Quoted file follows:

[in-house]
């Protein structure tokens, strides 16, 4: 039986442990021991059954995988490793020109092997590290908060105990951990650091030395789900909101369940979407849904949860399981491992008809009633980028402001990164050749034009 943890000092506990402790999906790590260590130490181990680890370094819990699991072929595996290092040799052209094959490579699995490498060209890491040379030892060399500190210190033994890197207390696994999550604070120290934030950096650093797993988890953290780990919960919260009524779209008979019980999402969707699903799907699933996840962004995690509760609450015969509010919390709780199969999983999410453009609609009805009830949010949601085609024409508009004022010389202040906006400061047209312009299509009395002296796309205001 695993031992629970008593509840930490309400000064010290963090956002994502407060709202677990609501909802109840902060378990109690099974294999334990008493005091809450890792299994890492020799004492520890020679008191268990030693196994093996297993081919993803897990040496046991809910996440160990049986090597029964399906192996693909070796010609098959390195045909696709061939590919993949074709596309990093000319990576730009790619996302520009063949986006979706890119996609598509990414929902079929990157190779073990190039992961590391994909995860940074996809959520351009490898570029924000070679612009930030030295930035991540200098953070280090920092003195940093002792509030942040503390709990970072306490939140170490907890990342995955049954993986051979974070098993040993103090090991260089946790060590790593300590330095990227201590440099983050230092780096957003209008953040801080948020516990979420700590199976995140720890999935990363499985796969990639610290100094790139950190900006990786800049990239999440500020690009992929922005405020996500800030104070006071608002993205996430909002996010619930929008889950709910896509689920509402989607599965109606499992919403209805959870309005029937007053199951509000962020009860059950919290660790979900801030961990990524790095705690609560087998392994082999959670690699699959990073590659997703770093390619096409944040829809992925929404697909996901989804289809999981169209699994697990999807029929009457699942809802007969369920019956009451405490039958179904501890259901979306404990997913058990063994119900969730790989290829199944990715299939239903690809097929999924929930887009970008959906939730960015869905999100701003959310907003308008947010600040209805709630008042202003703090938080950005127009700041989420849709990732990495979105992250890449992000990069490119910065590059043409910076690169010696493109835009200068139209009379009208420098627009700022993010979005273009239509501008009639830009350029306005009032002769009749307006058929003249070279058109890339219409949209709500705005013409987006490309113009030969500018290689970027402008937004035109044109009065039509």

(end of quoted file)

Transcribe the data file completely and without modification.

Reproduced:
[in-house]
């Protein structure tokens, strides 16, 4: 039986442990021991059954995988490793020109092997590290908060105990951990650091030395789900909101369940979407849904949860399981491992008809009633980028402001990164050749034009 943890000092506990402790999906790590260590130490181990680890370094819990699991072929595996290092040799052209094959490579699995490498060209890491040379030892060399500190210190033994890197207390696994999550604070120290934030950096650093797993988890953290780990919960919260009524779209008979019980999402969707699903799907699933996840962004995690509760609450015969509010919390709780199969999983999410453009609609009805009830949010949601085609024409508009004022010389202040906006400061047209312009299509009395002296796309205001 695993031992629970008593509840930490309400000064010290963090956002994502407060709202677990609501909802109840902060378990109690099974294999334990008493005091809450890792299994890492020799004492520890020679008191268990030693196994093996297993081919993803897990040496046991809910996440160990049986090597029964399906192996693909070796010609098959390195045909696709061939590919993949074709596309990093000319990576730009790619996302520009063949986006979706890119996609598509990414929902079929990157190779073990190039992961590391994909995860940074996809959520351009490898570029924000070679612009930030030295930035991540200098953070280090920092003195940093002792509030942040503390709990970072306490939140170490907890990342995955049954993986051979974070098993040993103090090991260089946790060590790593300590330095990227201590440099983050230092780096957003209008953040801080948020516990979420700590199976995140720890999935990363499985796969990639610290100094790139950190900006990786800049990239999440500020690009992929922005405020996500800030104070006071608002993205996430909002996010619930929008889950709910896509689920509402989607599965109606499992919403209805959870309005029937007053199951509000962020009860059950919290660790979900801030961990990524790095705690609560087998392994082999959670690699699959990073590659997703770093390619096409944040829809992925929404697909996901989804289809999981169209699994697990999807029929009457699942809802007969369920019956009451405490039958179904501890259901979306404990997913058990063994119900969730790989290829199944990715299939239903690809097929999924929930887009970008959906939730960015869905999100701003959310907003308008947010600040209805709630008042202003703090938080950005127009700041989420849709990732990495979105992250890449992000990069490119910065590059043409910076690169010696493109835009200068139209009379009208420098627009700022993010979005273009239509501008009639830009350029306005009032002769009749307006058929003249070279058109890339219409949209709500705005013409987006490309113009030969500018290689970027402008937004035109044109009065039509």